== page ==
Industrial-Strength Evolutionary Computation for .NET 4.0
NOTE: This conversion to C# cannot and will not in any way be supported by Sean or any other member of his team at GMU. Please do not even ask! It is incredible that software of this caliber is made available in open-source form, and that is more than
It is hard to imagine how many hours Sean and his team have put into this over the course of
13 years. But suffice it to say:
ECJ is an 800 lb Gorilla in the realm of Evolutionary Computation and Stochastic Optimization.
MILD WARNING: ECJ is used for some very serious business (and this C# version has, or will shortly have, all of the same capabilities).
But you don't need to get scared off by that. A comprehensive collection of samples is provided with
ECJ, and the documentation that you can browse on Sean's site covers all of the basics and well beyond. I highly recommend that newbies work with
ECJ in JAVA before you decide if this converted fork makes sense for you. The need for tight native .NET platform integration is potentially uncalled for, and you must ask yourself,
"Do I really Need This?". Chances are, you don't. But I personally really
DO need this, and I’m happy to spare others with similar requirements all of the heavy lifting required to get it this far.
Trust me, it is a DAUNTING challenge to preserve delicate algorithms when there are so many moving parts.
I have made all of the samples bundled in the original Java version equally accessible to those of you who need orientation in C#. Each sample is set up as a bare-bones console app that you can "fiddle" with to your heart's content. But also, and
this is something that is NOT provided in the original software, there are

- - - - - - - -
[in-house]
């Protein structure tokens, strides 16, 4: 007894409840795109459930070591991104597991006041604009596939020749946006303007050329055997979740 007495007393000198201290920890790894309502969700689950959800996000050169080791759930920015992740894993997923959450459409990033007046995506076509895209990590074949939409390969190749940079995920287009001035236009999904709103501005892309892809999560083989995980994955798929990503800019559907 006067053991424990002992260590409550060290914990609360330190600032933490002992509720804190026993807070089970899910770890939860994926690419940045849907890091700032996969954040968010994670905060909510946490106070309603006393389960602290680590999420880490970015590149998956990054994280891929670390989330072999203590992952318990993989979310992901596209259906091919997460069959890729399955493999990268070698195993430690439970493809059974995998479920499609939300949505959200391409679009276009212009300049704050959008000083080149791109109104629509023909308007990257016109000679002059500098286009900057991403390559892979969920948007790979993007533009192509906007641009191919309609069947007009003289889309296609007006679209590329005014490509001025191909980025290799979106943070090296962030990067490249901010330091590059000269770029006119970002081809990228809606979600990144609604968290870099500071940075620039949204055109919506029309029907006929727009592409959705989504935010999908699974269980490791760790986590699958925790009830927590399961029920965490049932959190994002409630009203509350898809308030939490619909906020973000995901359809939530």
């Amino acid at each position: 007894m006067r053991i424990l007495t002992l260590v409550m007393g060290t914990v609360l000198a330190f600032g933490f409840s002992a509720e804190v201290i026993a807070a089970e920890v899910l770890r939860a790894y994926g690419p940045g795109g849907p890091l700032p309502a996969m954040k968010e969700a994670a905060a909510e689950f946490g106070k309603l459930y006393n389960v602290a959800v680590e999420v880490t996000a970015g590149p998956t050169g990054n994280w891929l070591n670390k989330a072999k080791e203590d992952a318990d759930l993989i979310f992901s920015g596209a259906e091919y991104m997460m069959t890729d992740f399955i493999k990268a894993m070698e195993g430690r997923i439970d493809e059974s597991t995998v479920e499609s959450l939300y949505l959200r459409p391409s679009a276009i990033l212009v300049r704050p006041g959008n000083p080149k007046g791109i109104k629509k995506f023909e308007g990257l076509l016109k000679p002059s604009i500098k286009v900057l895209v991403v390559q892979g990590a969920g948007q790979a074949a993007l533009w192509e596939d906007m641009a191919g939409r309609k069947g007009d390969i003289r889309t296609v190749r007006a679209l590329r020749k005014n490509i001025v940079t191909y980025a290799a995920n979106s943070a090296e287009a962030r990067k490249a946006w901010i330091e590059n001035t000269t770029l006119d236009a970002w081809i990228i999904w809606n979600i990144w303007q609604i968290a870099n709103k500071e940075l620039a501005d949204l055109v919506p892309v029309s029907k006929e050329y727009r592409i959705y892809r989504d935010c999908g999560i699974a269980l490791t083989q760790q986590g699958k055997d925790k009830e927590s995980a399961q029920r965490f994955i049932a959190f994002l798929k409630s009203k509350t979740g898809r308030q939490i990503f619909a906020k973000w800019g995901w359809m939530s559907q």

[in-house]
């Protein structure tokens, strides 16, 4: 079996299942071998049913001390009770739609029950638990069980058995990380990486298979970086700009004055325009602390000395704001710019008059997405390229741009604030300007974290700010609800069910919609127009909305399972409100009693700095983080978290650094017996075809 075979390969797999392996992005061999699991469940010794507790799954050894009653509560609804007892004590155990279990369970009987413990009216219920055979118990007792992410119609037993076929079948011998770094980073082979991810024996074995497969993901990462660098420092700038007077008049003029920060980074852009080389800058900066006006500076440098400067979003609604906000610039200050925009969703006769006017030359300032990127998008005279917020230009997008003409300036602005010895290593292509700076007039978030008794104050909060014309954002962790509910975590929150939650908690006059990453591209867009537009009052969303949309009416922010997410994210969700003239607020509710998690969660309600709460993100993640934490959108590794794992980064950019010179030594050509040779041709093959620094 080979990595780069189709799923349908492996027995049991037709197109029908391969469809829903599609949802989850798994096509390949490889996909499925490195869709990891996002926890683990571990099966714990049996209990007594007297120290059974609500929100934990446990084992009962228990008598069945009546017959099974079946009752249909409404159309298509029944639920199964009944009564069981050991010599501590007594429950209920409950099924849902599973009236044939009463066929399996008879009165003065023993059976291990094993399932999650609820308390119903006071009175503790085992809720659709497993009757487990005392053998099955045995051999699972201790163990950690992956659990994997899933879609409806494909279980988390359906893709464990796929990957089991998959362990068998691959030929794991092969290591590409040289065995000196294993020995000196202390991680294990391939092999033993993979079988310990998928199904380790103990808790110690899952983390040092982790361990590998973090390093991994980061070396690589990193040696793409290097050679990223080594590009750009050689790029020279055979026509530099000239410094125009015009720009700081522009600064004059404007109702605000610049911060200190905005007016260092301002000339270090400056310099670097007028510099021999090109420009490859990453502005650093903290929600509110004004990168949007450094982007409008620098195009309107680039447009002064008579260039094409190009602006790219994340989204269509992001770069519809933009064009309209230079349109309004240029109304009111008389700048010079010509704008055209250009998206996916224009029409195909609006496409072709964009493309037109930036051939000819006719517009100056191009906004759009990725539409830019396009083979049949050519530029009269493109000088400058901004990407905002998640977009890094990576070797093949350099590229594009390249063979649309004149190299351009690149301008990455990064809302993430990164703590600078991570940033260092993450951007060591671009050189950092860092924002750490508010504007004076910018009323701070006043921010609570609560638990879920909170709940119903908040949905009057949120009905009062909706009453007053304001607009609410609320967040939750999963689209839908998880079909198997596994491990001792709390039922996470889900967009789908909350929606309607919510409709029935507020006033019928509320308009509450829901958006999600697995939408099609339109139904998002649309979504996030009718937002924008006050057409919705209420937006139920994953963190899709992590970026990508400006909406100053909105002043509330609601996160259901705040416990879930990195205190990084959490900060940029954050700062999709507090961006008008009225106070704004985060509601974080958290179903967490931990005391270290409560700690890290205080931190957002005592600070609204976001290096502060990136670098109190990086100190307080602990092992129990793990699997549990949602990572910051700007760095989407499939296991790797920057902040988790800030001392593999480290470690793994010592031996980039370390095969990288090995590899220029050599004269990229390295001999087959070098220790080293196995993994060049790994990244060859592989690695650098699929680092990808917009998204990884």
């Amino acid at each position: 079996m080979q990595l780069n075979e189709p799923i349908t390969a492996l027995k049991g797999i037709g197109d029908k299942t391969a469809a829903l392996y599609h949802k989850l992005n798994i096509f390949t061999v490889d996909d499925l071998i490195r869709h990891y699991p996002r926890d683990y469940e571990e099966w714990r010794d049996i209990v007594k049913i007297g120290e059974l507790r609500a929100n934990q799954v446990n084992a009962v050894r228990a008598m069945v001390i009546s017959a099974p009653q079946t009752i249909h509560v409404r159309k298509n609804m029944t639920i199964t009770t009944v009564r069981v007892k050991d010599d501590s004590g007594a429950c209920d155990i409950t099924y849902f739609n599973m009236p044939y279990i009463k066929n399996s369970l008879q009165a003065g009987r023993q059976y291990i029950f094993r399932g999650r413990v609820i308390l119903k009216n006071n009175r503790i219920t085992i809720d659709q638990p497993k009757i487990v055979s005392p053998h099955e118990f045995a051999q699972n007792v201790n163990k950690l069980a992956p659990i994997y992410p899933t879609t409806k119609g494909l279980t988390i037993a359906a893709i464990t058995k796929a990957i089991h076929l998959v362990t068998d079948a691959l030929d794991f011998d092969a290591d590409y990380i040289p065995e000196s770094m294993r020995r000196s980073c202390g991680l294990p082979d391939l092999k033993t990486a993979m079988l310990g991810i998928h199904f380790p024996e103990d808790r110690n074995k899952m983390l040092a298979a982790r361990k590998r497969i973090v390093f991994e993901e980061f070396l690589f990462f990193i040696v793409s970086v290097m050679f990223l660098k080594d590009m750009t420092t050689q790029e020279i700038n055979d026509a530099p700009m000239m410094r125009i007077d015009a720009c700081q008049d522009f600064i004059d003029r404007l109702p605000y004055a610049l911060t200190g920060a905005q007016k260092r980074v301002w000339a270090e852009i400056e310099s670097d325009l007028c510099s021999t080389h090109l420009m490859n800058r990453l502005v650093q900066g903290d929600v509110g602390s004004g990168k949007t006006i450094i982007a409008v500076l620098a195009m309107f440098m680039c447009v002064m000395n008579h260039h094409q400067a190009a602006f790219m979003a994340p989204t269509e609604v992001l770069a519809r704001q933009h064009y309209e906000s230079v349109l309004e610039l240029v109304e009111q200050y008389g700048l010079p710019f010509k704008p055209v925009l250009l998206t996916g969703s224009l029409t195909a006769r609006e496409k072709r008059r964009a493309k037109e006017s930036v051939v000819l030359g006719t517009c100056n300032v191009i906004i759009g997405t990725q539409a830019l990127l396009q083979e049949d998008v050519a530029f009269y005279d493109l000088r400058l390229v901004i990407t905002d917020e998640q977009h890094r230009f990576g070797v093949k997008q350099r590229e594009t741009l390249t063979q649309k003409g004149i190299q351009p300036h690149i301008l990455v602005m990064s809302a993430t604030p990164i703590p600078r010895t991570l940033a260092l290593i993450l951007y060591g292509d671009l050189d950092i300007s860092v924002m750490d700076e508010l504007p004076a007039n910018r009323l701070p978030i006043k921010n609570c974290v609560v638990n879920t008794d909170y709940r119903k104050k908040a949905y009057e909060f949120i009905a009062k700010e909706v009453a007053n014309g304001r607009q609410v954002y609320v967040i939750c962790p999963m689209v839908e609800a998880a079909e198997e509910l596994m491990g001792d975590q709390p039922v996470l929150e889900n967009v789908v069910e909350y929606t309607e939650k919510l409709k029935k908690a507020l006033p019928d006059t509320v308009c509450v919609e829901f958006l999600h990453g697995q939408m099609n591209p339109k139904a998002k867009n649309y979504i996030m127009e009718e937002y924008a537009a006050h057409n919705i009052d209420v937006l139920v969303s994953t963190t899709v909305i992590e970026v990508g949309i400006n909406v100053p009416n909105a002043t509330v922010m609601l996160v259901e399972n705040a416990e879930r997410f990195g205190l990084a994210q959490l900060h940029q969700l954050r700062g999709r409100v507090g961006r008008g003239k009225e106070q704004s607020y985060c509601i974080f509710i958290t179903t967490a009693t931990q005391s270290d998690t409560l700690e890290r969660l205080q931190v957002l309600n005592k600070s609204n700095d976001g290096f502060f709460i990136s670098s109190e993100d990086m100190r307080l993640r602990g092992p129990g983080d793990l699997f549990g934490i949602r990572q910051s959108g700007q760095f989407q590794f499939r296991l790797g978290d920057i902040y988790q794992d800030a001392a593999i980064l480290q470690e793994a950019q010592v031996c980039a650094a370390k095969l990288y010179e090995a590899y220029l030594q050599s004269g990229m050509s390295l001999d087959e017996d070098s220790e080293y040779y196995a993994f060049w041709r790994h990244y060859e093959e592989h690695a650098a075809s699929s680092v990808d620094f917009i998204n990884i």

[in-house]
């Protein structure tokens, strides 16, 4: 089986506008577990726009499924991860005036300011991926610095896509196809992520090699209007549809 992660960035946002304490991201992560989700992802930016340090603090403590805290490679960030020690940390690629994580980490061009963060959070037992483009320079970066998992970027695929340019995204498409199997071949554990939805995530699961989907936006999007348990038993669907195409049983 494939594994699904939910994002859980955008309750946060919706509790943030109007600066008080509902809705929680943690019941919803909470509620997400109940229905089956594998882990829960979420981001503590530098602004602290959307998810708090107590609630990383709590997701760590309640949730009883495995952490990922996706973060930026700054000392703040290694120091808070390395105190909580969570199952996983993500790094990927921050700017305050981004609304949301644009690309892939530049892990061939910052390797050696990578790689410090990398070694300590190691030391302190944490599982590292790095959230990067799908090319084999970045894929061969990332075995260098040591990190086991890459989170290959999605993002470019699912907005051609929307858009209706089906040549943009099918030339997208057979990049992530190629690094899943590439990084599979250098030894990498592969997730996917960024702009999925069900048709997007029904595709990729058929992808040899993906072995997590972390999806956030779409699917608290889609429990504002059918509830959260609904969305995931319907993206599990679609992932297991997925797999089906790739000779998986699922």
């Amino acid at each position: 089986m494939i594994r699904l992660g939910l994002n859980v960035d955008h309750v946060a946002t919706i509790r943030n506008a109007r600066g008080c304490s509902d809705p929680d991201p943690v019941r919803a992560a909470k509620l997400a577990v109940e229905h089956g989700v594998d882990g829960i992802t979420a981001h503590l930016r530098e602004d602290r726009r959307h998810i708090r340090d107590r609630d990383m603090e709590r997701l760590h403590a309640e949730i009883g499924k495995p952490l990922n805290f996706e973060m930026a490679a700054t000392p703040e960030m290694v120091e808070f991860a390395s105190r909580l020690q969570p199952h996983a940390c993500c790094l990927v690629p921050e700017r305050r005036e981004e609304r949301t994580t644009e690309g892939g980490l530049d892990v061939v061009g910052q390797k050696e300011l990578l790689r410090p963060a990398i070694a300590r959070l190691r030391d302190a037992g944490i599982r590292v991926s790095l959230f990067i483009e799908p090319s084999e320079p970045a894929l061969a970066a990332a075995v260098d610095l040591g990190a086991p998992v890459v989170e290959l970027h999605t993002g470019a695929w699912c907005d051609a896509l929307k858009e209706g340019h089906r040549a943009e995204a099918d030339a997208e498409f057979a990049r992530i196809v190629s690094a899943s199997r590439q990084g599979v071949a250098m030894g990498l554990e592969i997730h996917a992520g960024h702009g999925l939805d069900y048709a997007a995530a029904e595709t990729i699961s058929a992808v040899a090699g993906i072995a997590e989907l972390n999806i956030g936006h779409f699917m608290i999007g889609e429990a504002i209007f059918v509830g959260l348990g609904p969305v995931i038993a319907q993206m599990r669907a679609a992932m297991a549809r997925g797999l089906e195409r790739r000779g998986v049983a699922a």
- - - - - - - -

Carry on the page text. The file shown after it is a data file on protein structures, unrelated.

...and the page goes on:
over 500 unit tests that I wrote during the conversion process. This turns out to be quite a useful side-effect of going through the whole torturous exercise in the first place! These tests, although perhaps
still a little incoherent in places (because they focus on specific conversion issues), make it even easier to dig deep without stumbling around in total bewilderment (well, you may still stumble around, but they do provide a bit of a handrail to lean on when
you start feeling sick to your stomach). \'-)
Side Note: There are likely to wind up being several
thousands of tests associated with this software. I only covered what was causing difficulty during the conversion process, and that is but a small fraction of the full coverage this software deserves. ("sheesh", as Sean is wont to say, I must
be freaking crazy!)
If you are not familiar with the purpose of this software, you can purchase Sean's excellent book entitled
The Essentials of Metaheuristics (or download the electronic version for free). You can also find numerous articles and academic papers on the website
listed above, covering a variety of related topics. If you plan on doing really serious work in this field, you might also consider starting out with the early works of
John Koza (Genetic Programming I, II, et al) and then move on through the ever-expanding body of research that grew from there. Or if you
really get serious about this stuff, you will probably want to start all the way back with
John Holland, who as many of you may already know, is generally considered the "father" of research into the field of